The measurements made by two observers can be regarded as measurements made relative to coordinates at the locations of the observers. Einstein recognized that the essential result achieved by his Special Relativity theory was to translate measurement data in a consistent manner from one set of coordinates to another. To generalize his Relativity theory, Einstein needed to achieve this same result when the two sets of coordinates operate under different accelerations and gravitational fields, as well as under different velocities. Einstein specified this requirement by his Principle of Covariance, which states that the laws of physics should be formulated in such a manner that they are “good” in all coordinate systems.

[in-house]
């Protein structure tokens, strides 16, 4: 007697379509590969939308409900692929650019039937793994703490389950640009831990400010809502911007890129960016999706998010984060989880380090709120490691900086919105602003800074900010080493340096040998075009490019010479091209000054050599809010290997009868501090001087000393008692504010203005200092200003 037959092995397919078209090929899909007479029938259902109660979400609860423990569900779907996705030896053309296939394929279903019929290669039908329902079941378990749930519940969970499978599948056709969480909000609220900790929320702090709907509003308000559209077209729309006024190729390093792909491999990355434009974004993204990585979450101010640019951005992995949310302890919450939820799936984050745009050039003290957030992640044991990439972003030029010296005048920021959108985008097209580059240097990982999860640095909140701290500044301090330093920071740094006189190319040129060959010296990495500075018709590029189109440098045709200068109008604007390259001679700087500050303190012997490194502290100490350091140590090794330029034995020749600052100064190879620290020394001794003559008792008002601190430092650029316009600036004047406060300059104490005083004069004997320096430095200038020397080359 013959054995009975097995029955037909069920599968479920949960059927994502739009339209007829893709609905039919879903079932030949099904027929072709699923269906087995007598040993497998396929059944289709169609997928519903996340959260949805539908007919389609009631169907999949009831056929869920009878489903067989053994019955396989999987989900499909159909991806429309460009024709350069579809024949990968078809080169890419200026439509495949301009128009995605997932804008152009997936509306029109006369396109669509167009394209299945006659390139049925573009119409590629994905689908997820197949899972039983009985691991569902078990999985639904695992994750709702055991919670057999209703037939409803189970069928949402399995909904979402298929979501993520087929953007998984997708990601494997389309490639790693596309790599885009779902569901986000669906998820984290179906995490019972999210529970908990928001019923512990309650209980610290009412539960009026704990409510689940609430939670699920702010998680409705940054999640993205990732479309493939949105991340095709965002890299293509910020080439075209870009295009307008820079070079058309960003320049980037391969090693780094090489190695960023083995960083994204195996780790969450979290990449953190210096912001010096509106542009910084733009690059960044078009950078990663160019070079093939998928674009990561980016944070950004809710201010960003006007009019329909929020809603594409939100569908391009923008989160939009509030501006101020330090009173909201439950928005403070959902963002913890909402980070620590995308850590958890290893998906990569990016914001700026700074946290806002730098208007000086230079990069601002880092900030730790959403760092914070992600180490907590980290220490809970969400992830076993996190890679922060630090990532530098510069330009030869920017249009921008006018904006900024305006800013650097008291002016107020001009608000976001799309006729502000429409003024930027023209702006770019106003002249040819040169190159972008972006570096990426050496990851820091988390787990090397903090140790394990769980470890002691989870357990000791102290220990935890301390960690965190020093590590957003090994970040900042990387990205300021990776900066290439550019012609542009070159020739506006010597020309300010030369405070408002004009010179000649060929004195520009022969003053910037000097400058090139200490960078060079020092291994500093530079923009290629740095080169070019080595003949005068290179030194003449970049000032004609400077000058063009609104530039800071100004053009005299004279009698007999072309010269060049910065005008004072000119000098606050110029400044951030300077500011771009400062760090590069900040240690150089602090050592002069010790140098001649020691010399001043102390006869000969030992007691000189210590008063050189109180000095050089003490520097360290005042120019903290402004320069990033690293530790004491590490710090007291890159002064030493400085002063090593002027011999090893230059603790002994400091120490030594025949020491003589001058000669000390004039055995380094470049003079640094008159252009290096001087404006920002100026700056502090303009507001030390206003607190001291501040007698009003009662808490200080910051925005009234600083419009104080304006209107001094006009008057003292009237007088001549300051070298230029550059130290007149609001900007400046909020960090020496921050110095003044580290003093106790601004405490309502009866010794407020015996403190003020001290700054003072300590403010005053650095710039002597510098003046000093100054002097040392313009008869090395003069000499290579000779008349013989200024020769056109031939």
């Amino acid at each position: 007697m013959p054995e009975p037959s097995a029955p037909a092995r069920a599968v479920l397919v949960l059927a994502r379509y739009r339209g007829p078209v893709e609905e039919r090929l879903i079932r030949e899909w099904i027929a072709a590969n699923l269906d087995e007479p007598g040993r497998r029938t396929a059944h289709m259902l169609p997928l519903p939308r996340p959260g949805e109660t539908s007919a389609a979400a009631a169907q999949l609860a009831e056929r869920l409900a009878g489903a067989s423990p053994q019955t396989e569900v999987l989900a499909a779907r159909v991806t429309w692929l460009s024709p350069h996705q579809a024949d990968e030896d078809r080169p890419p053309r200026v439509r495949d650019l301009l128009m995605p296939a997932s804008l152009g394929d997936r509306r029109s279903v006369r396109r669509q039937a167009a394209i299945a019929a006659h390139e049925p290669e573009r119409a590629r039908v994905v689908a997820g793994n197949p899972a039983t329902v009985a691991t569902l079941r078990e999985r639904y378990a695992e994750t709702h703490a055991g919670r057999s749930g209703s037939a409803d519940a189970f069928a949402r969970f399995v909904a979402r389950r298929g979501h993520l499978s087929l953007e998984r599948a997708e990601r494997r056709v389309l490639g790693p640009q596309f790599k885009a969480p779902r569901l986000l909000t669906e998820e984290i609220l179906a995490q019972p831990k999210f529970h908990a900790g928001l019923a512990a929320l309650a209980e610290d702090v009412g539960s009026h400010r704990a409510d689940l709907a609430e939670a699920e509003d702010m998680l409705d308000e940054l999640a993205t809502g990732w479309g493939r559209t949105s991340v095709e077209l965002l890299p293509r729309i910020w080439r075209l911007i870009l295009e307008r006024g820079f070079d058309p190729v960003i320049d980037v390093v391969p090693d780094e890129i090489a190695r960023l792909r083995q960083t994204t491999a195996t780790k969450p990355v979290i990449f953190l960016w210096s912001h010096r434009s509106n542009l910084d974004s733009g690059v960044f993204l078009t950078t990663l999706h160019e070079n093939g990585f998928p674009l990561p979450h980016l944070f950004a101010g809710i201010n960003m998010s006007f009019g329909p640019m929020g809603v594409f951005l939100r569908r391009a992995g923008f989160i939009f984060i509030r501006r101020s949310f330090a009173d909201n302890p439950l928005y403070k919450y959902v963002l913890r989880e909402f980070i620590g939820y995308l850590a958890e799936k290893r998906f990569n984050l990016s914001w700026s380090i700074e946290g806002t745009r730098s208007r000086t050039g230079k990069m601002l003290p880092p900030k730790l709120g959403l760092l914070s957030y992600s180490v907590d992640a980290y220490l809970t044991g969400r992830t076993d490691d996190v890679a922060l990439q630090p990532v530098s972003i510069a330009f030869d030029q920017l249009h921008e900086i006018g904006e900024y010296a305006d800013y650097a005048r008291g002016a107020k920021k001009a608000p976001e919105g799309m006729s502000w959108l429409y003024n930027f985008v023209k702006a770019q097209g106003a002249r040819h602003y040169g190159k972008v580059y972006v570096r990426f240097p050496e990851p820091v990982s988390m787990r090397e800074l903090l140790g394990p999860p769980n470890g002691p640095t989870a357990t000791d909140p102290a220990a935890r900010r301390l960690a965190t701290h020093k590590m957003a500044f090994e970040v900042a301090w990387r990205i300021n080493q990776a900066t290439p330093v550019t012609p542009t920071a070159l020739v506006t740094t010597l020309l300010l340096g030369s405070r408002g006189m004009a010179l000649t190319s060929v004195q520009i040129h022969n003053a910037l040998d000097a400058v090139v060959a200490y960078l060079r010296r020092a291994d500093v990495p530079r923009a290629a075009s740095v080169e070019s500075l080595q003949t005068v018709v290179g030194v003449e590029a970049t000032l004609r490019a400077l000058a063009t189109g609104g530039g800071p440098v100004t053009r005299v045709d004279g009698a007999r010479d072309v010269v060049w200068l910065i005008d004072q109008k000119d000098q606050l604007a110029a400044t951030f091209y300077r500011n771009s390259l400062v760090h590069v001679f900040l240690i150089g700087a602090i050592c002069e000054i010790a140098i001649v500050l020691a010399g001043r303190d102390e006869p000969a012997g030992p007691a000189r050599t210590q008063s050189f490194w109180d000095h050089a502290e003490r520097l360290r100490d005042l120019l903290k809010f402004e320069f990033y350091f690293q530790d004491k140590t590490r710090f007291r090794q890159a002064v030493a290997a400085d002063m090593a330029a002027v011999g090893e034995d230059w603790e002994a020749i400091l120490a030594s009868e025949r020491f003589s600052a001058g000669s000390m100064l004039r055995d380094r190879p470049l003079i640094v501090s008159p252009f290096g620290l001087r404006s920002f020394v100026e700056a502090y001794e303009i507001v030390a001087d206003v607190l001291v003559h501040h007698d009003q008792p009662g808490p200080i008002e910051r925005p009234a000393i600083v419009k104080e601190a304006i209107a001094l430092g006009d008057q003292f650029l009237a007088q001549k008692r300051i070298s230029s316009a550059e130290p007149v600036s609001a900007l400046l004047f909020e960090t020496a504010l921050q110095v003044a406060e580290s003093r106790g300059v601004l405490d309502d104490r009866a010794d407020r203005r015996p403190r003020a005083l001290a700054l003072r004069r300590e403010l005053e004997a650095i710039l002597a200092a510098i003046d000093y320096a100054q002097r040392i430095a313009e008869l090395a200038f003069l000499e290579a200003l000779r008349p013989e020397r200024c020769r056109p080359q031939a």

Einstein discovered that his Covariance principle could be satisfied by a mathematical theory published in 1901 by the Italian mathematician, Gregorio Ricci, with the help of his student, Tullio Levi-Civita. This theory was called “The Absolute Differential Calculus”. It was based on a mathematical principle for specifying curved space that was presented by the German mathematician Bernhard Riemann in 1852. The Riemann-Ricci mathematical theory of curved space provides complicated rules for translating data in a consistent manner from one coordinate system to another.